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Retired Moderator
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Discussion Starter #1
GC told me PVC waste and pex supply.
HO says cast iron and copper
HO footing the bill
Cast iron and copper it is.

Never done cast in a house, though I have done many outside drains with it. HO wants cast so he dont hear the water running. I talked to my dad and he suggested to do the horizontal and vertical with cast, but then switch to PVC at the traps. Makes sense, you will not hear the water running through the traps anyway. vents I will do in PVC as well. I am going to take some pix later on after its done.

First time for everything
 

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We have done several residential houses like that. It looks pretty when you're done, black waste lines, and white vents.
It can help win bids to. Give a price for all cast iron then another price for cast iron/pvc with an explanation. If they bite on the PVC vents your price is pretty much guaranteed to be competitive. That is unless that is the standard where you are, around here we seem to be the only company that's caught on to that trick yet.
 

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If you are using No Hub spend the money to get a torque wrench for it.
We use a cordless screw gun with a 5/16 (I think) socket in it. Using the torque wrench you can calibrate the screw gun to the correct torque. It's not a bad idea to check after ever five clamps or so that the screw gun is still correct or to even go over every clamp with the torque wrench. Saves a lot of time over tightening them all down with just the torque wrench.
 

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Ridgid tool user
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We use a cordless screw gun with a 5/16 (I think) socket in it. Using the torque wrench you can calibrate the screw gun to the correct torque. It's not a bad idea to check after ever five clamps or so that the screw gun is still correct or to even go over every clamp with the torque wrench. Saves a lot of time over tightening them all down with just the torque wrench.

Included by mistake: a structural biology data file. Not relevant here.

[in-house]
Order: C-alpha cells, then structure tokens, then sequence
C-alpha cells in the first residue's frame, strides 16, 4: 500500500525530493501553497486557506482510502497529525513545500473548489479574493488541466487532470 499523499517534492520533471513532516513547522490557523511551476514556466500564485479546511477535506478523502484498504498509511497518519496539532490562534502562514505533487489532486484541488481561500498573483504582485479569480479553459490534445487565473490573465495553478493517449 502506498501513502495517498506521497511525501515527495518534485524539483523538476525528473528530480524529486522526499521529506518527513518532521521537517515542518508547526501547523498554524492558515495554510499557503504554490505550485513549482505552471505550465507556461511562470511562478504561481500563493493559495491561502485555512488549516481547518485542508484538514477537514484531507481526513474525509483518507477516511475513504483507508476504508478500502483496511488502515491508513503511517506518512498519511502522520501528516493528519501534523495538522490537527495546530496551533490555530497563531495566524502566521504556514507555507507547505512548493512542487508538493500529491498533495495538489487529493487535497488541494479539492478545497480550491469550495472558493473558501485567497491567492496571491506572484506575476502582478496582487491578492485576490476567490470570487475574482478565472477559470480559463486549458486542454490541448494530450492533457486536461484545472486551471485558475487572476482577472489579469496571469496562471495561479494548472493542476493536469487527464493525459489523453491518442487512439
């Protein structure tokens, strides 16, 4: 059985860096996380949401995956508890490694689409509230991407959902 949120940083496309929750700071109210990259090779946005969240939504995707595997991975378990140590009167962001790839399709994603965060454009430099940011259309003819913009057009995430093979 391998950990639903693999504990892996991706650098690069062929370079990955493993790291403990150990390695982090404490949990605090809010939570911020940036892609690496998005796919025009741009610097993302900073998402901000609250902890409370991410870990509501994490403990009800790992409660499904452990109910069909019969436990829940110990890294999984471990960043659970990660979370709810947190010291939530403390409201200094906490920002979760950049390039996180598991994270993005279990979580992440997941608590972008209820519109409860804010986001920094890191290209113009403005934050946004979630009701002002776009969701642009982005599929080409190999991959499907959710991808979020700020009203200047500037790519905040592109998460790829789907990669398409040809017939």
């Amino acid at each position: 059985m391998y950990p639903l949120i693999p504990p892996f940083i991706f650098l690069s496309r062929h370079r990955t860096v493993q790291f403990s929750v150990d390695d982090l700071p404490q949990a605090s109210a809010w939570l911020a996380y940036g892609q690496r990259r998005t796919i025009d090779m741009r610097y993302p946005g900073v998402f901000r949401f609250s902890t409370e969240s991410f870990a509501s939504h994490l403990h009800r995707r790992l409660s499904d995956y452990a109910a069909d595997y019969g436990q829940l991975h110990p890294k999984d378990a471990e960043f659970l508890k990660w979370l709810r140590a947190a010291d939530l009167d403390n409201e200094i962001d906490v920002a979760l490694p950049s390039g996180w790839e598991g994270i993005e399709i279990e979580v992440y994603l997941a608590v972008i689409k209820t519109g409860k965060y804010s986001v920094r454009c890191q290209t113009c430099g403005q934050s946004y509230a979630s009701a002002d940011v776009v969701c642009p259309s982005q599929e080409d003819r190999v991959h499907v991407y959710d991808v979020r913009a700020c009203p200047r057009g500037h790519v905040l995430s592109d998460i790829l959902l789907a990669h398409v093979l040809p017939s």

That's a great idea.
 

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Discussion Starter #7
I have a "T" torque wrench already. I always use it foe bands because if I use a 6 way screwdriver it ruins the end, or I overtighten the band.
 

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We use a cordless screw gun with a 5/16 (I think) socket in it. Using the torque wrench you can calibrate the screw gun to the correct torque. It's not a bad idea to check after ever five clamps or so that the screw gun is still correct or to even go over every clamp with the torque wrench. Saves a lot of time over tightening them all down with just the torque wrench.
When your running alot of cast its good to keep a few batteries on charge as well if your using your drill.
 

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Must be a regional thing? Never heard of that brand. I have a Ridgid. They any good?

Ridgid's are disposable, Seekonk makes a wide variety of precision torque tools, and they can be re-calibrated. It's not a regional thing, it's a quality thing.

You can see what Seekonk has to offer here.
 

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Thanks. I meant the ready availability being a regional thing.

If I ever get into a lot of CI I will remember this.
When it comes to tools I usually buy the best, I have accounts with the local Snap-on, Mac, and Matco dealers, but I also use my tools for a lot more than just plumbing.
 

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Master Plumber
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When it comes to tools I usually buy the best, I have accounts with the local Snap-on, Mac, and Matco dealers, but I also use my tools for a lot more than just plumbing.
All my screwdrivers are Snap-on plus a few other tools. I have some Rothenberger pump pliers, Malco wide jaw adjustable wrenches (ouch! on the cost), etc.

I just have never had the need to use a torque wrench more than for service work so just picked up a Ridgid. I am glad for the input though.
 

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Seems to me there used to be a drill-powered tool for tightening both sides of a no-hub evenly. Anybody used one?
 

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lol. i have never installed cast in my life! whats it like to cut? what do u use? im really used to cutting the gunked up garbage out of old houses!
 

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Chase Plumber
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I got some Klein nut drivers (1/4 and 5/16) and a torque wrench that tightens to 60 inch pounds before slipping. I usually get task force or kobalt screw drivers, but i prefer deWalt bits for my drill.
 
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